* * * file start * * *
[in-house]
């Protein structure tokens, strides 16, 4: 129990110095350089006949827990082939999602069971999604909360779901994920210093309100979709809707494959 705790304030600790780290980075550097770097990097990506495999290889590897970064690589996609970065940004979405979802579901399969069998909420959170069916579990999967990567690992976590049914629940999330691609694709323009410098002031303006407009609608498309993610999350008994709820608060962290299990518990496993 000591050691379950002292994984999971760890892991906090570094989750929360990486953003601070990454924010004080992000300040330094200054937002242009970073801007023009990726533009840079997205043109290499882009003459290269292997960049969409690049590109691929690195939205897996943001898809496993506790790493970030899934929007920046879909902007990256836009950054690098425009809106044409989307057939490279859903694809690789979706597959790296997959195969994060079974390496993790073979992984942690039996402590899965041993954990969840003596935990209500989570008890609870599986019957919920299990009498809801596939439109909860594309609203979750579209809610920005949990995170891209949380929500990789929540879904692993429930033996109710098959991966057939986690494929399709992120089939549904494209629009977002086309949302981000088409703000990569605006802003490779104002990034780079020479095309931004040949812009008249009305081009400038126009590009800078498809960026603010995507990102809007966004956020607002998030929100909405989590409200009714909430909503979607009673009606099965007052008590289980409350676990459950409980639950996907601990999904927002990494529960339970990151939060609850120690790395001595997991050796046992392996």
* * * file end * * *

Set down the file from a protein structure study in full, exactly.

[in-house]
């Protein structure tokens, strides 16, 4: 129990110095350089006949827990082939999602069971999604909360779901994920210093309100979709809707494959 705790304030600790780290980075550097770097990097990506495999290889590897970064690589996609970065940004979405979802579901399969069998909420959170069916579990999967990567690992976590049914629940999330691609694709323009410098002031303006407009609608498309993610999350008994709820608060962290299990518990496993 000591050691379950002292994984999971760890892991906090570094989750929360990486953003601070990454924010004080992000300040330094200054937002242009970073801007023009990726533009840079997205043109290499882009003459290269292997960049969409690049590109691929690195939205897996943001898809496993506790790493970030899934929007920046879909902007990256836009950054690098425009809106044409989307057939490279859903694809690789979706597959790296997959195969994060079974390496993790073979992984942690039996402590899965041993954990969840003596935990209500989570008890609870599986019957919920299990009498809801596939439109909860594309609203979750579209809610920005949990995170891209949380929500990789929540879904692993429930033996109710098959991966057939986690494929399709992120089939549904494209629009977002086309949302981000088409703000990569605006802003490779104002990034780079020479095309931004040949812009008249009305081009400038126009590009800078498809960026603010995507990102809007966004956020607002998030929100909405989590409200009714909430909503979607009673009606099965007052008590289980409350676990459950409980639950996907601990999904927002990494529960339970990151939060609850120690790395001595997991050796046992392996």